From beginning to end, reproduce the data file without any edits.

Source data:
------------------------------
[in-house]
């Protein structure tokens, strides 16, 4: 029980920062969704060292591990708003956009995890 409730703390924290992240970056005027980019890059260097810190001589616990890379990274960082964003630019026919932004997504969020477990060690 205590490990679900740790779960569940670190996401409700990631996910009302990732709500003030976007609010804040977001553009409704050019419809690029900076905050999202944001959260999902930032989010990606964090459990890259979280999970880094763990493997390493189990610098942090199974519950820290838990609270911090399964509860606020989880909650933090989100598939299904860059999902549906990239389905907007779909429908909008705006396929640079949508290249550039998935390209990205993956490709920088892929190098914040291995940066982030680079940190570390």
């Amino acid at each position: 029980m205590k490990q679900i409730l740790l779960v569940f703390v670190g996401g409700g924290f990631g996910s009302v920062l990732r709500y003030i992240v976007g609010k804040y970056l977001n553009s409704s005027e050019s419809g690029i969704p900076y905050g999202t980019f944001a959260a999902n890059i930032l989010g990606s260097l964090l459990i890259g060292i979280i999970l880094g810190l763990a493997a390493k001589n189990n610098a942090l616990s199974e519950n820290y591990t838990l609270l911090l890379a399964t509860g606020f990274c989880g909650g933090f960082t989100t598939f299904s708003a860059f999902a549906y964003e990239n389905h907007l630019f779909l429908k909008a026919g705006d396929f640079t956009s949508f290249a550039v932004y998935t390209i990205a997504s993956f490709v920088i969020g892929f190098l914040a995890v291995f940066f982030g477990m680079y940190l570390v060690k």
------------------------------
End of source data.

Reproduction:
[in-house]
């Protein structure tokens, strides 16, 4: 029980920062969704060292591990708003956009995890 409730703390924290992240970056005027980019890059260097810190001589616990890379990274960082964003630019026919932004997504969020477990060690 205590490990679900740790779960569940670190996401409700990631996910009302990732709500003030976007609010804040977001553009409704050019419809690029900076905050999202944001959260999902930032989010990606964090459990890259979280999970880094763990493997390493189990610098942090199974519950820290838990609270911090399964509860606020989880909650933090989100598939299904860059999902549906990239389905907007779909429908909008705006396929640079949508290249550039998935390209990205993956490709920088892929190098914040291995940066982030680079940190570390």
């Amino acid at each position: 029980m205590k490990q679900i409730l740790l779960v569940f703390v670190g996401g409700g924290f990631g996910s009302v920062l990732r709500y003030i992240v976007g609010k804040y970056l977001n553009s409704s005027e050019s419809g690029i969704p900076y905050g999202t980019f944001a959260a999902n890059i930032l989010g990606s260097l964090l459990i890259g060292i979280i999970l880094g810190l763990a493997a390493k001589n189990n610098a942090l616990s199974e519950n820290y591990t838990l609270l911090l890379a399964t509860g606020f990274c989880g909650g933090f960082t989100t598939f299904s708003a860059f999902a549906y964003e990239n389905h907007l630019f779909l429908k909008a026919g705006d396929f640079t956009s949508f290249a550039v932004y998935t390209i990205a997504s993956f490709v920088i969020g892929f190098l914040a995890v291995f940066f982030g477990m680079y940190l570390v060690k």